Write down everything your kid WILL eat, including breakfast and lunch and snack stuff. Don’t include junk food but the basis for sensible meals. Weetbix counts. Sandwiches count. Biscuits do not count. Yoghurt that is so sweet it tastes like lollies does not count. Work these items into a meal plan. If you can get a different meal each day for a week, bravo, if you find you get to the end of all the things that Tarquin can eat after 3 days, just put it on repeat. Make sure you have the stuff for all of that on hand at all times. Just rotate until you regroup enough to try to figure out how to break their spirited eating habits.



It gets better. And nobody told me about this either.

About Fussy Little Bastards:

My name is Chef Beck, and I have 3 kids ranging in ages from 9 to 20.

I have always struggled with children that have limited palates, and the extraordinary guilt that comes with that, self blame and nutritional paranoia. It has been tough to try to get them to broaden their culinary horizons as well as attempt to cook for us grown ups with actual taste buds.

As we are nearing the end of many years of mealtime anguish, I hope my experiences will be useful to parents of fussy kids that are tearing their hair out. IT WILL PASS! IT IS NOT YOUR FAULT!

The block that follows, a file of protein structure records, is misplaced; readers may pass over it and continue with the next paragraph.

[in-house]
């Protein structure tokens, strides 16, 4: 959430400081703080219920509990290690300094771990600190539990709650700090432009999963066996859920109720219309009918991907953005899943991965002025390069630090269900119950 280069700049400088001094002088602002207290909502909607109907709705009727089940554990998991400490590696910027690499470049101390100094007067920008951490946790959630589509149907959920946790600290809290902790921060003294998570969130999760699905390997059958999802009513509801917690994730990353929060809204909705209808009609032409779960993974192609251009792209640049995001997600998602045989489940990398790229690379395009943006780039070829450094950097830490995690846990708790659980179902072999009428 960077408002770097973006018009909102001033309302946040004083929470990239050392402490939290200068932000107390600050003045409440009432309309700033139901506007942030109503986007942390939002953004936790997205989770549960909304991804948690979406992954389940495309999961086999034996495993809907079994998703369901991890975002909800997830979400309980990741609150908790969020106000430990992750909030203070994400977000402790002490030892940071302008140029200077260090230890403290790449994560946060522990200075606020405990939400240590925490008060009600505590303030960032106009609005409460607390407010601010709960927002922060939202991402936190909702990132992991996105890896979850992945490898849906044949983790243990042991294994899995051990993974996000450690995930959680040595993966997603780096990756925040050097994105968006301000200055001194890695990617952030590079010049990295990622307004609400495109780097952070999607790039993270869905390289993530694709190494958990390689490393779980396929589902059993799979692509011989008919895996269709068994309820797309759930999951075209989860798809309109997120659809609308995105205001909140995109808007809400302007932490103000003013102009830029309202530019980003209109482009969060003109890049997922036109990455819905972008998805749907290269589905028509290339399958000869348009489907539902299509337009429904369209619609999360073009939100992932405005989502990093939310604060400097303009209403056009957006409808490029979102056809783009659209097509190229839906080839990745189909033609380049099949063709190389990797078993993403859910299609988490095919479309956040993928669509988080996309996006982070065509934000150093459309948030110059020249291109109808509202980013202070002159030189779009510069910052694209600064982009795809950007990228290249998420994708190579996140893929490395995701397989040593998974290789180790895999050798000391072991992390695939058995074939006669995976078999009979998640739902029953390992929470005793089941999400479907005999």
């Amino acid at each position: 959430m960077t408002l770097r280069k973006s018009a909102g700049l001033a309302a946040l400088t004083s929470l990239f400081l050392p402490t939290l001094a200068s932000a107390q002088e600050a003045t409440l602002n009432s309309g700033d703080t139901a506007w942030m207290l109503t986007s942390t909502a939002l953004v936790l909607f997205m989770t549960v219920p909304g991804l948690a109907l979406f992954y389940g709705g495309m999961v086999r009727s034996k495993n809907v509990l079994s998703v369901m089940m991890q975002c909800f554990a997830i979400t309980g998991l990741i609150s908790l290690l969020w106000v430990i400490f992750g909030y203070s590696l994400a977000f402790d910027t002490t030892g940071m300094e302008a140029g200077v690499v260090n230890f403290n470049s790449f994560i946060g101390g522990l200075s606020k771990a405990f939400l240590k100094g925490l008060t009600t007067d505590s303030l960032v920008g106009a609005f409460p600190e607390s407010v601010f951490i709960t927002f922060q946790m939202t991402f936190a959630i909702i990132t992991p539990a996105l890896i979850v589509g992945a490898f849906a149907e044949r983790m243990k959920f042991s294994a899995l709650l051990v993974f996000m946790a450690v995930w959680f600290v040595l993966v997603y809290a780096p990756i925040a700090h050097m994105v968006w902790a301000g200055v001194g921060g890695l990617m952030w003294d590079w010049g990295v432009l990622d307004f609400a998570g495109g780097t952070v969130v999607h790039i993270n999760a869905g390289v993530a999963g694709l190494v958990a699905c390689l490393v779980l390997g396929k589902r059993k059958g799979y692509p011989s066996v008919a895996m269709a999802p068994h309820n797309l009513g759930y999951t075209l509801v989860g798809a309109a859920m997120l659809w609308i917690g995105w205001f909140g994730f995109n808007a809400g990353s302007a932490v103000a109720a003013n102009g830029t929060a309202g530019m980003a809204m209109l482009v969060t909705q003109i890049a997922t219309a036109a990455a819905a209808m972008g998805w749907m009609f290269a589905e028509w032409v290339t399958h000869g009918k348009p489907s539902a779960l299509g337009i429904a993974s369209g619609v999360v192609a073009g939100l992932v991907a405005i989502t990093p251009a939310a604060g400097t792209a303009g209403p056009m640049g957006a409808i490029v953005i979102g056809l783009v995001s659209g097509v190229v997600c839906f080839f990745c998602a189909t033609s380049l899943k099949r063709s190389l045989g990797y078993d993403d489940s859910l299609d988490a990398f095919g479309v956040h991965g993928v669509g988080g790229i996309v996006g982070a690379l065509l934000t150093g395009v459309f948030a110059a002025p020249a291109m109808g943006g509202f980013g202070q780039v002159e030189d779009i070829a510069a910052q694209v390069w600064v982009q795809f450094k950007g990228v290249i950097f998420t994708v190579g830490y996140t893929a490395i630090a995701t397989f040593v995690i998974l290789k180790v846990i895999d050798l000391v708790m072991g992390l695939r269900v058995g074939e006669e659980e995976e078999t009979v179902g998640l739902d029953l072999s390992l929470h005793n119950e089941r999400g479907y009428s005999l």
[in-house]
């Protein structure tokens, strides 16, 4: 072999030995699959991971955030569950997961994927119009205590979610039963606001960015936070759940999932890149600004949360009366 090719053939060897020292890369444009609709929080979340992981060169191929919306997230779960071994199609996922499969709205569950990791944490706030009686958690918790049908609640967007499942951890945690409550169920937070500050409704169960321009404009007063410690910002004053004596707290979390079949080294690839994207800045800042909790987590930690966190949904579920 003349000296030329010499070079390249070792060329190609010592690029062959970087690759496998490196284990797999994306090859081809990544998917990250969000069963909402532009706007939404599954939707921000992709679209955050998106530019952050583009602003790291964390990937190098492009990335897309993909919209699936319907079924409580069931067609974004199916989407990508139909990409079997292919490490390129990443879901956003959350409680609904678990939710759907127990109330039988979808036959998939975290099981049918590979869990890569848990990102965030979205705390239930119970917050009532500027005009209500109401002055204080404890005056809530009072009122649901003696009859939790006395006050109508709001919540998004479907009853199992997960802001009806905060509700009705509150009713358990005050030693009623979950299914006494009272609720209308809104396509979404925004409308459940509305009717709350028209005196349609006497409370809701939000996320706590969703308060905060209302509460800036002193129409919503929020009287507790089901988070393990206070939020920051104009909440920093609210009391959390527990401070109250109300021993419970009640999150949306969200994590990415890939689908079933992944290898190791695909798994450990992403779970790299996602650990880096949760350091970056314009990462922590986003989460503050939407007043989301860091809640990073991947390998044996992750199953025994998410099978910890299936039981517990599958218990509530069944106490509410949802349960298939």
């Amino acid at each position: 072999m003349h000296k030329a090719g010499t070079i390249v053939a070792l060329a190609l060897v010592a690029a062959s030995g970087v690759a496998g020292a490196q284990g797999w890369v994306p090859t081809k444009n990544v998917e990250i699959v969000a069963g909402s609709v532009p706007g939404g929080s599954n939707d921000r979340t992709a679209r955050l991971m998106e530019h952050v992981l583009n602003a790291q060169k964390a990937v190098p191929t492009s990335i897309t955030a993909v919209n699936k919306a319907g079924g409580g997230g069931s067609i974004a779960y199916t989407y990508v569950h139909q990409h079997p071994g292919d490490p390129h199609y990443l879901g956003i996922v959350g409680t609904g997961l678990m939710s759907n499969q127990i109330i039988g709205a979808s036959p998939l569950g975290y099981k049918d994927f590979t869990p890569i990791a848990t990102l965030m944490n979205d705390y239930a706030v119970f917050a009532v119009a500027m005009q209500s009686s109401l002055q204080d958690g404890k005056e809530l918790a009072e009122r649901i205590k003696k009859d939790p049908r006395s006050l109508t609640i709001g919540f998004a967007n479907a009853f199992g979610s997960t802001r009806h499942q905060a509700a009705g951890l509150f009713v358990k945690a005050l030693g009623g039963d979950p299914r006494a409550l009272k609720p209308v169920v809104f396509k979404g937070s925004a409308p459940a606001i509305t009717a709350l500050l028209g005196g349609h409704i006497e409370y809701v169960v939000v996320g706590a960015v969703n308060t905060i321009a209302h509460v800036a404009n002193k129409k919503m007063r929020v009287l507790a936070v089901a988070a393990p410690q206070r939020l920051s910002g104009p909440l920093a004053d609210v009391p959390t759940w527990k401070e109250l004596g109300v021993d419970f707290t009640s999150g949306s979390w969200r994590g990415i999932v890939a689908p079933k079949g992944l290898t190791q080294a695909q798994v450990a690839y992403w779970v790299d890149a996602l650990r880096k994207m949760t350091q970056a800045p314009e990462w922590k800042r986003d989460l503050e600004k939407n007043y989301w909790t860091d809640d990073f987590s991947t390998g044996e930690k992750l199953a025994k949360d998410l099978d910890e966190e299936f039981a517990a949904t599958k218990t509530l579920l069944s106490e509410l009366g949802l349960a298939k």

Connect with Fussy Little Bastards:

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Make sure you’re following Life, kids and a glass of red on Facebook for extra giggles and snippets of silliness!

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7 thoughts on “A guilty mum’s manifesto for fussy eaters

  1. I love this. I have fussy eaters but not too bad considering and they are often sent to bed hungry if they refuse dinner but will usually eat one thing (my youngest will eat the meat, my oldest will eat the potatoes). Part of our issue is laziness! They’ll eat it if we spoon feed it to them but are too lazy to do it themselves for long. Grr.


  2. Some really good points there! I am one of the lucky few parents, as my son is quite good with his eating. He has some things he doesn’t like, but generally I can get him to eat most stuff. It would be so hard to have a fussy eater.


  3. Charlie goes through phases of eating just toast, or eating everything (he was grabbing strawberries unwashed out of the container before we’d even bought them yesterday). I don’t worry no matter what phase he’s in because I was THE fussiest eater on the planet as a kid. The kind of fussy eater who goes to every specialist under the sun. None of the specialists worked, none of the strategies my mum employed worked but what did work was leaving me alone and letting me do my thing and over the years I got better and better and now I’m fine. So hopefully he will be too.

    Apparently it all goes tits up when they hit 2 in terms of fussiness, so I have that to look forward to!! 🙂


  4. Top tips right there – what a great mealtime manifesto! Thanks for linking up with The Ultimate Rabbit Hole.